You may not be able to arrange for regular room service in your home, but you can easily start the day with a luxurious shower every morning. Your current shower head may be serviceable, but if you want to add a little more relaxation to your daily ablutions, consider swapping it out for a waterfall shower head. These oversized shower heads are mounted overhead to provide a water stream that feels like standing under a waterfall or natural rainfall.

Update the Hardware
Your bathroom’s aesthetic has just as much of an impact on the overall feel. Outdated faucets and hardware will always lack a spa-like quality. Update your current fixtures and hardware to match a streamlined and modern style. Bronze, gold and copper make excellent choices and will be sure to offer the modern minimalist visuals that your favorite high-end hotel features.

Upgraded Bath Sheets
After using your waterfall shower head, you’ll want to keep the spa-like quality going with more than a simple bath towel. Opt instead for bath sheets, which are bigger and more absorbent than the standard bath towel. For the most lux experience possible, be sure to opt for a higher-end bath towel that will offer a plush and comfortable texture.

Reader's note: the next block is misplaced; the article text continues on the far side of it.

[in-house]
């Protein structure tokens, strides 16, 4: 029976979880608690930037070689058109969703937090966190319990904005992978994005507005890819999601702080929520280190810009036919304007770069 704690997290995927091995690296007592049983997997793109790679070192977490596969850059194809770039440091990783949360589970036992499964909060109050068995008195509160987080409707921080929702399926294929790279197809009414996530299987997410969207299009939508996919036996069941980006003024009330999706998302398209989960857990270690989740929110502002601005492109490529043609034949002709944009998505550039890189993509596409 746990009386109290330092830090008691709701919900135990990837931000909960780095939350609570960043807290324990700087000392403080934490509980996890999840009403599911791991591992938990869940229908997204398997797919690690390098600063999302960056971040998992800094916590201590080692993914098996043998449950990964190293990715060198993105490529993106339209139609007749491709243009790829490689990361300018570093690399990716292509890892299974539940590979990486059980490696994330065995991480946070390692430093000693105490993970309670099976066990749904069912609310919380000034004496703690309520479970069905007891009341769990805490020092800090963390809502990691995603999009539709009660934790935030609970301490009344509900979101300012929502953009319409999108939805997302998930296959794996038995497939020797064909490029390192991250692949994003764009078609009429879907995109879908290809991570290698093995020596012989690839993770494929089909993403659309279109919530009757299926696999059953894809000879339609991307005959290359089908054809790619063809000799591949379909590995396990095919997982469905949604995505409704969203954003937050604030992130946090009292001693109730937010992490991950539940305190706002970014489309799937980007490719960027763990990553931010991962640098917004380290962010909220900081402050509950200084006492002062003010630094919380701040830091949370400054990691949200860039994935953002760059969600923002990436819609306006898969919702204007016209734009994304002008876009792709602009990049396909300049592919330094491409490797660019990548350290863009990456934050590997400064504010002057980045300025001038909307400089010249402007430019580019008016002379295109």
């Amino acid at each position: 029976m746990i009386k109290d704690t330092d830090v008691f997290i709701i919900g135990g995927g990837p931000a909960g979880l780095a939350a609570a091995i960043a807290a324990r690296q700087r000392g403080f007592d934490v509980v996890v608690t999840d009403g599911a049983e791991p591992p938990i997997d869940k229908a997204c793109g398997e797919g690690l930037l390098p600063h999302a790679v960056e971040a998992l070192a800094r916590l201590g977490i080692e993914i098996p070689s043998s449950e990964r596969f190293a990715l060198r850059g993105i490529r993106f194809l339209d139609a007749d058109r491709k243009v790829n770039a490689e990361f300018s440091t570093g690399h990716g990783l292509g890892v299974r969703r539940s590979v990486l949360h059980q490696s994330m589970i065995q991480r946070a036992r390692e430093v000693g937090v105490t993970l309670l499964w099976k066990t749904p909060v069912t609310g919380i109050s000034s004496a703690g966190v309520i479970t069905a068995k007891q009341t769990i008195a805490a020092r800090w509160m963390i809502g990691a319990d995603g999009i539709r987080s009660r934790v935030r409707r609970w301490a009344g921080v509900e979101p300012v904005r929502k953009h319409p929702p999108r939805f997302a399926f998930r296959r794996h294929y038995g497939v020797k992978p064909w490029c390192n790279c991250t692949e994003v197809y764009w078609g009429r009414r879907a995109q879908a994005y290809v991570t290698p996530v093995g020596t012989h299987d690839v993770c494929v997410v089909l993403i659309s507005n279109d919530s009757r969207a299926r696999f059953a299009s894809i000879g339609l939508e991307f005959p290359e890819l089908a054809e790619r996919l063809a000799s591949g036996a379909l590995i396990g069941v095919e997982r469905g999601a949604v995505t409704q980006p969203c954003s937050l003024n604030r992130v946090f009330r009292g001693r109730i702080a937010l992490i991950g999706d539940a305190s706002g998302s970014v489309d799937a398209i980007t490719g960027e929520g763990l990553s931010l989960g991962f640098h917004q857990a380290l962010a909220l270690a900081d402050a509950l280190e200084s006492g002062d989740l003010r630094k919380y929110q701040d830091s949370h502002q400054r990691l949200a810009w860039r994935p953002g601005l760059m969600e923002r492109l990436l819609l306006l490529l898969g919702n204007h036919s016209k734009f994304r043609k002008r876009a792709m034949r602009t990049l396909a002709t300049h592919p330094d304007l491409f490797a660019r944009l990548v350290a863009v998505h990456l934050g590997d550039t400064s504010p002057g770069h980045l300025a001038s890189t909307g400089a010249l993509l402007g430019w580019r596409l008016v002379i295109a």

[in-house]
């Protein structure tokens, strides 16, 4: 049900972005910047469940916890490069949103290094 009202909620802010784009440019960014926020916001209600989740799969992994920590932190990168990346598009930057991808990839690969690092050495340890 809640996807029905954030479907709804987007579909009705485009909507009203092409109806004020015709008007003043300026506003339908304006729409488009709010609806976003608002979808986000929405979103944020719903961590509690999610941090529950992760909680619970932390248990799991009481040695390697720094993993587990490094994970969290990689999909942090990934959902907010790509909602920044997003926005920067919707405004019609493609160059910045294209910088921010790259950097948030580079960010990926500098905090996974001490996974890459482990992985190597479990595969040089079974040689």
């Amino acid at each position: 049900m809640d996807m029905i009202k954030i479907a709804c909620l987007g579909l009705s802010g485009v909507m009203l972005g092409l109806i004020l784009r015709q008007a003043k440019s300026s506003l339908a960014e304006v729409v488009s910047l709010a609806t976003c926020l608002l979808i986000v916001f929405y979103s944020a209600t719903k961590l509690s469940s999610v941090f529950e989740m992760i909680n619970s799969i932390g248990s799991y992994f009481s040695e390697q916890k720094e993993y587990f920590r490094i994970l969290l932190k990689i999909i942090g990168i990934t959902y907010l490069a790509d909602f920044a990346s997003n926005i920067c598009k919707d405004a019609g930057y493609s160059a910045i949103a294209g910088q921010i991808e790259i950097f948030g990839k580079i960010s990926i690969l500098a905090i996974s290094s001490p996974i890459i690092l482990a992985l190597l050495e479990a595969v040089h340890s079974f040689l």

Your bathroom may never be the complete oasis that a high-end hotel offers, but pulling easy-to-implement inspiration from them can have a big impact on your home. With these four ideas, you’ll be relaxing in your own mini-spa in no time. All you will need to complete the package is a quality hotel-worthy bathrobe.

Published with permission from RISMedia.

Add Powerful Pairings to Your Family’s Plates

July 30, 2021
(Family Features) Joining loved ones at the family table is an important moment for many, both as a filling way to enjoy a meal and an emotionally satisfying way to catch up on all the day’s events. Make those moments count by combining nutritious ingredients and creating recipes that can quickly become favorites. 

As part of the Powerful Pairings initiative – launched by the United Sorghum Checkoff Program, National Pork Board and USA Pulses – this recipe calls for pulses, which include lentils, chickpeas dry peas, and beans; sorghum, similar to rice or quinoa filled with nutrients, texture and taste; and pork, rich in flavor, versatile and sustainable with nutritious qualities. 

Combined, these three ingredients can work together in sweet and savory dishes alike, and they shine with a multitude of herbs, spices and sauces from around the world. A powerhouse nutritional trio, they include foods from the protein, vegetable and grain groups outlined in MyPlate, a template for balance, variety and moderation. 

Plus, the taste and versatility of these ingredients make it easier to achieve more family meals, which promotes cohesion, communication and relationships, helping loved ones celebrate simple joys together and be more prepared for uncertainty and difficult life moments. 

Find more information, resources and recipes at 

Sorghum Split Pea Soup
Recipe courtesy of the United Sorghum Checkoff Program, National Pork Board and USA Pulses
Prep time: 20 minutes
Cook time: 60 minutes